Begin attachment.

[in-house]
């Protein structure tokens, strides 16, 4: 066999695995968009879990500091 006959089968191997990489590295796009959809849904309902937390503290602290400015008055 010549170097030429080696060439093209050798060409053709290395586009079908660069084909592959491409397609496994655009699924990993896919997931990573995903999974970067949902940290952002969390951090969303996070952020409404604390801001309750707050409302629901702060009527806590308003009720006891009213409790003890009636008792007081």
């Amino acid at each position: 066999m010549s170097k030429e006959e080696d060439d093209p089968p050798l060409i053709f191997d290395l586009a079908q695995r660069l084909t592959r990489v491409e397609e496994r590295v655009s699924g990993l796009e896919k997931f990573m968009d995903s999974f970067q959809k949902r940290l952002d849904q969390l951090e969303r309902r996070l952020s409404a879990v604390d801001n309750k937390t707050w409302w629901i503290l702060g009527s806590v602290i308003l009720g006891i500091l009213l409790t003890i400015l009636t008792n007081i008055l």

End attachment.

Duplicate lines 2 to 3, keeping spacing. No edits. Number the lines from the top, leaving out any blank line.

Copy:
């Protein structure tokens, strides 16, 4: 066999695995968009879990500091 006959089968191997990489590295796009959809849904309902937390503290602290400015008055 010549170097030429080696060439093209050798060409053709290395586009079908660069084909592959491409397609496994655009699924990993896919997931990573995903999974970067949902940290952002969390951090969303996070952020409404604390801001309750707050409302629901702060009527806590308003009720006891009213409790003890009636008792007081």
């Amino acid at each position: 066999m010549s170097k030429e006959e080696d060439d093209p089968p050798l060409i053709f191997d290395l586009a079908q695995r660069l084909t592959r990489v491409e397609e496994r590295v655009s699924g990993l796009e896919k997931f990573m968009d995903s999974f970067q959809k949902r940290l952002d849904q969390l951090e969303r309902r996070l952020s409404a879990v604390d801001n309750k937390t707050w409302w629901i503290l702060g009527s806590v602290i308003l009720g006891i500091l009213l409790t003890i400015l009636t008792n007081i008055l």